Pro-abortion feminist echoes Planned Parenthood founder: People with 'bad genes' shouldn't reproduce
Analysis

Pro-abortion feminist echoes Planned Parenthood founder: People with ‘bad genes’ shouldn’t reproduce

Down syndrome, Planned Parenthood

Taslima Nasreen, a physician, writer, self-professed feminist, and secular humanist, has won numerous awards for her work criticizing the oppression of women around the world. She also supports abortion — and judging by recent statements, she’s also a fan of the destructive philosophy of eugenics.

Nasreen took to Twitter to argue that people who have bad genes should not have children. “Men and women who have bad genes with genetic diseases like diabetes, hypertension, cancer etc should not produce children,” she said. “They have no right to make others suffer.” She then added in a follow-up tweet, “I love food. I love fish and meat and sweets. But i have to be a vegan in order to reduce the risk of early death. I got bad genes from my parents.”

READ: Sorry, Gloria Steinem: Hitler supported eugenics, just like Planned Parenthood

After her tweets received media attention — and dozens of negative responses from people who either have health conditions or have children with health conditions — she complained that she was being “attacked,” though she failed to dispute any criticism or acknowledge that her perspective may be problematic.

The idea that some people should not have the right to reproduce because of supposed “faulty genes” is not only indicative of a eugenic mindset, but insinuates that certain people do not have the right to exist. Autism, Down syndrome, cystic fibrosis, spina bifida… in Nasreen’s world, people with these conditions would not have the right to exist. Why? Because she feels that their lives would be filled with “suffering,” an inherently subjective concept. What may be suffering to her is a fulfilling, valuable life to others — yet able-bodied people continue to insist that people with disabilities are somehow inferior and not worthy of life. Claiming that certain genes make one less worthy and less valuable is a disturbingly slippery slope; once it is decided that some people don’t deserve to live, where, exactly, does that end?

READ: Justice Clarence Thomas gives epic history lesson on abortion and eugenics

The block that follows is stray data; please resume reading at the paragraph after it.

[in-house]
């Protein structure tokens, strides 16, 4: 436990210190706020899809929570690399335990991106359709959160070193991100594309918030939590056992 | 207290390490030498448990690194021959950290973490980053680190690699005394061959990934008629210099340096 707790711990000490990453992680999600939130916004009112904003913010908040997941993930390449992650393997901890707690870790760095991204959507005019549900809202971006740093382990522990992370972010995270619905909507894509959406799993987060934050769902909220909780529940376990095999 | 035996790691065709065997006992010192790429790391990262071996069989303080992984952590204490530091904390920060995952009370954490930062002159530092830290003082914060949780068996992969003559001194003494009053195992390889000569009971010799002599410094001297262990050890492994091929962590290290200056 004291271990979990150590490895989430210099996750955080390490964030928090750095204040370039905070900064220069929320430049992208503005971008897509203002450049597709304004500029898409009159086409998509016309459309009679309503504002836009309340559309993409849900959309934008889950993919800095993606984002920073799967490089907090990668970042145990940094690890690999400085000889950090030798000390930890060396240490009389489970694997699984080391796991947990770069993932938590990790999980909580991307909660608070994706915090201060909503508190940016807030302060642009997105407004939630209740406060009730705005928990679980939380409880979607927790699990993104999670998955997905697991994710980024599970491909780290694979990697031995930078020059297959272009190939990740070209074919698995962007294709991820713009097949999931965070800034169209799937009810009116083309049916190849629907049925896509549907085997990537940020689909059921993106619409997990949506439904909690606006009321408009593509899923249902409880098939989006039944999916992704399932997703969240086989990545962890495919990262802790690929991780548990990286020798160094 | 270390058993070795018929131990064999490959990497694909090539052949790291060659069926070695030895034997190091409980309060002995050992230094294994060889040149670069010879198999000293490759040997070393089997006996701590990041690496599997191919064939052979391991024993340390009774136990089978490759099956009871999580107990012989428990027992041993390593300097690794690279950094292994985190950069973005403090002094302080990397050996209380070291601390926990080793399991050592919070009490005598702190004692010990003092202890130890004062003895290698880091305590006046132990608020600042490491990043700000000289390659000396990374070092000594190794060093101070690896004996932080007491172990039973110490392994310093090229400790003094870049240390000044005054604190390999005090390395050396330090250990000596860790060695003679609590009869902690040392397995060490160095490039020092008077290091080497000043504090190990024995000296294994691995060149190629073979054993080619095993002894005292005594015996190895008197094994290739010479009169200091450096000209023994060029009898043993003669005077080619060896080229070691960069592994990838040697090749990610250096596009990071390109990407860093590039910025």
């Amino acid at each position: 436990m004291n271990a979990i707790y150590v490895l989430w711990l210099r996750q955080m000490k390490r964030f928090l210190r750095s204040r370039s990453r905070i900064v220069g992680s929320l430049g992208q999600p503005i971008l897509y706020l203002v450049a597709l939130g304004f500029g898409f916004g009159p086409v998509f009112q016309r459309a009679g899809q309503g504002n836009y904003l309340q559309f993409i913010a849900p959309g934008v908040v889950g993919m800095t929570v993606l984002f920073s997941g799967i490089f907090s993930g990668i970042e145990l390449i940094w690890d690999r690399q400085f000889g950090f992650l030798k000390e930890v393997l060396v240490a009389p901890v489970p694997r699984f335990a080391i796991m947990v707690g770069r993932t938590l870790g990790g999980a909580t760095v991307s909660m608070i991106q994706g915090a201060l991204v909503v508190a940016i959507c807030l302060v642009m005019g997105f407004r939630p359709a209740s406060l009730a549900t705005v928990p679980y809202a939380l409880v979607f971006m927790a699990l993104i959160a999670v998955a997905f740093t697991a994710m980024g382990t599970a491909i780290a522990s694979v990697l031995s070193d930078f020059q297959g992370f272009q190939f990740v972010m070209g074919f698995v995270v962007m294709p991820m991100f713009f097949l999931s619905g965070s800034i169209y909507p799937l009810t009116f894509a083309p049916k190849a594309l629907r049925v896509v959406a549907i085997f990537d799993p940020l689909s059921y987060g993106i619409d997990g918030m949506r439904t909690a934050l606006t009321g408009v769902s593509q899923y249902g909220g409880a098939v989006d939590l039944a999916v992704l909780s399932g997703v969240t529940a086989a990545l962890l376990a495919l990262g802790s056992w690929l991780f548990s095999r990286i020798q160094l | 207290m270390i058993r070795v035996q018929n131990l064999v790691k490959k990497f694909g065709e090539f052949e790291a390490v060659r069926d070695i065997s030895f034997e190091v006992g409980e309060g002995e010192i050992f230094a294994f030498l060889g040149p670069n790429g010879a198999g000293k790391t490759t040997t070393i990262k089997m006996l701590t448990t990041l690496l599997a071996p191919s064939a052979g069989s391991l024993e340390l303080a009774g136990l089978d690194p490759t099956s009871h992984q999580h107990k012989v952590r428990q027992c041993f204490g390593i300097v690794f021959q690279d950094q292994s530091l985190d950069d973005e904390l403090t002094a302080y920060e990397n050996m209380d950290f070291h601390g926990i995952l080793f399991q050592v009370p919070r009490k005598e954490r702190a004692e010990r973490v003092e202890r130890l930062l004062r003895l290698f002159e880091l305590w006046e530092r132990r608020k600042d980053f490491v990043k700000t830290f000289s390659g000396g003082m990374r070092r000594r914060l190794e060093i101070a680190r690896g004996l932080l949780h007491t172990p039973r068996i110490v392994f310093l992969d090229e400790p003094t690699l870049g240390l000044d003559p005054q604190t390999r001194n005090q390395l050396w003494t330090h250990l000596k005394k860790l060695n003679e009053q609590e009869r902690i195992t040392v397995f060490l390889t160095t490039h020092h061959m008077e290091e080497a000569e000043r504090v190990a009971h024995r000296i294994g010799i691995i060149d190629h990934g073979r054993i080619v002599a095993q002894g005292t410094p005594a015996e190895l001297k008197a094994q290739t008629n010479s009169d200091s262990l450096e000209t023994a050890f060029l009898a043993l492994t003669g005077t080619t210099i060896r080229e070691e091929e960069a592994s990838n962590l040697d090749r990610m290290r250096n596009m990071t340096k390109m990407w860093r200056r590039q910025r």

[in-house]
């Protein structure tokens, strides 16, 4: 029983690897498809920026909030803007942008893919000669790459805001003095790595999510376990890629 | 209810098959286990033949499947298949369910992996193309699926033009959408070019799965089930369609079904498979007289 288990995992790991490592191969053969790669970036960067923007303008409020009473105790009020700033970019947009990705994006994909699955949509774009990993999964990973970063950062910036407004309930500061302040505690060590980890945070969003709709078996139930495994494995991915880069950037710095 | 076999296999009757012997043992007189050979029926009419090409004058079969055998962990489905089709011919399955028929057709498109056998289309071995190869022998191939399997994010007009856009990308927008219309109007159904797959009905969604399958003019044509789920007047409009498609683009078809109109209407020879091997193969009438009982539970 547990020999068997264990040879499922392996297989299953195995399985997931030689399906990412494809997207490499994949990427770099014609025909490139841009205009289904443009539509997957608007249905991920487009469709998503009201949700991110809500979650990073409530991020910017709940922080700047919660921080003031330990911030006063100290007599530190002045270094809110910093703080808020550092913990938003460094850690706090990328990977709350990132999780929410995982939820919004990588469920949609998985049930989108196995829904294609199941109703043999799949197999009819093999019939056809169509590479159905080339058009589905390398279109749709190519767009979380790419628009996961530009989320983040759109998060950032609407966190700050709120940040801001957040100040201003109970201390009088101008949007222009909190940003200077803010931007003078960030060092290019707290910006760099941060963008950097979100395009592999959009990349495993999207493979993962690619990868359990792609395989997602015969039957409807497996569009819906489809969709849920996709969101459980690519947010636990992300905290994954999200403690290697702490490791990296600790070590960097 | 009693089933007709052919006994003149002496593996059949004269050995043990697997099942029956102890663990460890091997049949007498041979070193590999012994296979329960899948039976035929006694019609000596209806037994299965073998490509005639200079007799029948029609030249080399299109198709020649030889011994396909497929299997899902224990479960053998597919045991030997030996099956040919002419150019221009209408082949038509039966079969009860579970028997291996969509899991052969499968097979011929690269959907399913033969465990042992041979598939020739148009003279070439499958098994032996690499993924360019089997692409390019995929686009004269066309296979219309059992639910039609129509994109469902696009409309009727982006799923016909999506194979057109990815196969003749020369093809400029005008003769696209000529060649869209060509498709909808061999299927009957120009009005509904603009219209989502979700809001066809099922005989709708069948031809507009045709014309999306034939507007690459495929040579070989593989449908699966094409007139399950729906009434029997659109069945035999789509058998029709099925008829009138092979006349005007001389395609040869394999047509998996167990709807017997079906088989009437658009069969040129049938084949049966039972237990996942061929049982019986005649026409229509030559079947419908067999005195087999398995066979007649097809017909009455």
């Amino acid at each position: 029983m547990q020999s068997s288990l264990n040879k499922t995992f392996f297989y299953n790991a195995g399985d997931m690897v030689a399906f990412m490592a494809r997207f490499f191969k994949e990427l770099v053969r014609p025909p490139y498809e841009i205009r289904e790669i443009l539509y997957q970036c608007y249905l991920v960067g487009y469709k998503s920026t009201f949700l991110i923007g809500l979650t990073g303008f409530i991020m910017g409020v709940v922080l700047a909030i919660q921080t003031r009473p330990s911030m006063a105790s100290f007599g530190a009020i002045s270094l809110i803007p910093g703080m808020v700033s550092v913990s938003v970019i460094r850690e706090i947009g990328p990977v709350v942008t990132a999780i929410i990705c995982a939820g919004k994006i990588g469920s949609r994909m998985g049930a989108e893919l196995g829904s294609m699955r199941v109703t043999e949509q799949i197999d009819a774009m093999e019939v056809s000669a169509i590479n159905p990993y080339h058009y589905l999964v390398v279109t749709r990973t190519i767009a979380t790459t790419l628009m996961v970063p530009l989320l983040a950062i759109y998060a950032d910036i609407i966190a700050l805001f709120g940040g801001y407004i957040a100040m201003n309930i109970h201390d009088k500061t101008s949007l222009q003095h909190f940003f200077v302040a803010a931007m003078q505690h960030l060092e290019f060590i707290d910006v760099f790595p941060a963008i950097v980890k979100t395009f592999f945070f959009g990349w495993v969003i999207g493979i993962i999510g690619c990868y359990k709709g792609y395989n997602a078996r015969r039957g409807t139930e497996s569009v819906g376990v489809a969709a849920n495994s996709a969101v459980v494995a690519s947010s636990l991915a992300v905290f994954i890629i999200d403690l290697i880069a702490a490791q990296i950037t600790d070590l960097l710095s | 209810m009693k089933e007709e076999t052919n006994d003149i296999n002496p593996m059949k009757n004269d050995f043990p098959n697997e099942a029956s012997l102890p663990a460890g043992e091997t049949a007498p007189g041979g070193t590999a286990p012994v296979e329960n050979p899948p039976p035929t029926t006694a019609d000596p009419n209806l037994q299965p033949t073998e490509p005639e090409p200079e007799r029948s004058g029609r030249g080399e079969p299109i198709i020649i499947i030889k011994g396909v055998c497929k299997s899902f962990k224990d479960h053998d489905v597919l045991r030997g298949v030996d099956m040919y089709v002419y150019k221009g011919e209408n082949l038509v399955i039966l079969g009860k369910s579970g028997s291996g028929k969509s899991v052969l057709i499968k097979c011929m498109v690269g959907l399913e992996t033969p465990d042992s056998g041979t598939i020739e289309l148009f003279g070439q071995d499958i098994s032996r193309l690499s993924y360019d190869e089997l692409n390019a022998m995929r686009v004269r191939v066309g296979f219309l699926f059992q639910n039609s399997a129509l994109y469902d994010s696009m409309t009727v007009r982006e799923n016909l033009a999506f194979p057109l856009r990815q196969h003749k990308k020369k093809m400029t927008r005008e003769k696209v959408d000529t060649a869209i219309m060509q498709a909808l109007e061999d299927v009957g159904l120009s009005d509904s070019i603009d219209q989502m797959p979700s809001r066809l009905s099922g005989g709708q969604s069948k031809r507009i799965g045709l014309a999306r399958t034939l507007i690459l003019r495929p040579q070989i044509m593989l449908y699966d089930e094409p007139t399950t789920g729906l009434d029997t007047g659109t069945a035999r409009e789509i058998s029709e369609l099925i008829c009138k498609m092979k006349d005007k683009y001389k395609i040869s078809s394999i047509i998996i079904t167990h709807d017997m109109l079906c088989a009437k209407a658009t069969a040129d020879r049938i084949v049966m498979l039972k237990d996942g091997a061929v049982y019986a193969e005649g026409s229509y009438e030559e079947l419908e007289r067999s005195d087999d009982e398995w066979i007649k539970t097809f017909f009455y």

In addition to singling out people with disabilities, Nasreen has also argued aborting a baby for being the wrong sex is an acceptable choice, tweeting, “Abortion including sex selective is women’s rights. Why should women want female babies knowing girls are hated,abused,raped, killed by men?” (One Twitter user responded by saying that by this logic, we should kill male babies so that they don’t ever have the chance to do violence against anyone….)

In both examples, Nasreen — who frequently speaks out against oppression — advocates for the rights of people who are weaker or seen as less valuable to be held at the mercy of those who are stronger. It’s oppression, but for Nasreen, the oppression is acceptable, as long as the people being oppressed are the “right” people.

This kind of horrific mentality has a home within the American abortion movement; Planned Parenthood founder Margaret Sanger was a noted eugenicist, wanting to prevent the births of those she saw as “undesirable.” Like Nasreen, Sanger felt that the disabled didn’t deserve to be born, and also advocated for the forced sterilization of people she thought should not be allowed to reproduce — minorities, the disabled, the poor — and this came, heartbreakingly, to pass. People, often vulnerable members of society, were forcibly sterilized, often minorities, the poor, the disabled, unwed mothers, immigrants, etc., and this abhorrent practice continued until just a few decades ago. California’s program didn’t end until 1979.

There is nothing laudable about eugenics, not when it was advocated by Margaret Sanger 100 years ago, and not when advocated by Taslima Nasreen today. To say that some people simply don’t deserve to live base on the fleeting, arbitrary standards of a person in power, is despicable.

All lives have value — even lives of females, of those with disabilities, and of those with “inferior” genes. Given that Nasreen calls herself a feminist and claims to fight oppression, it is disappointing that she doesn’t understand this.

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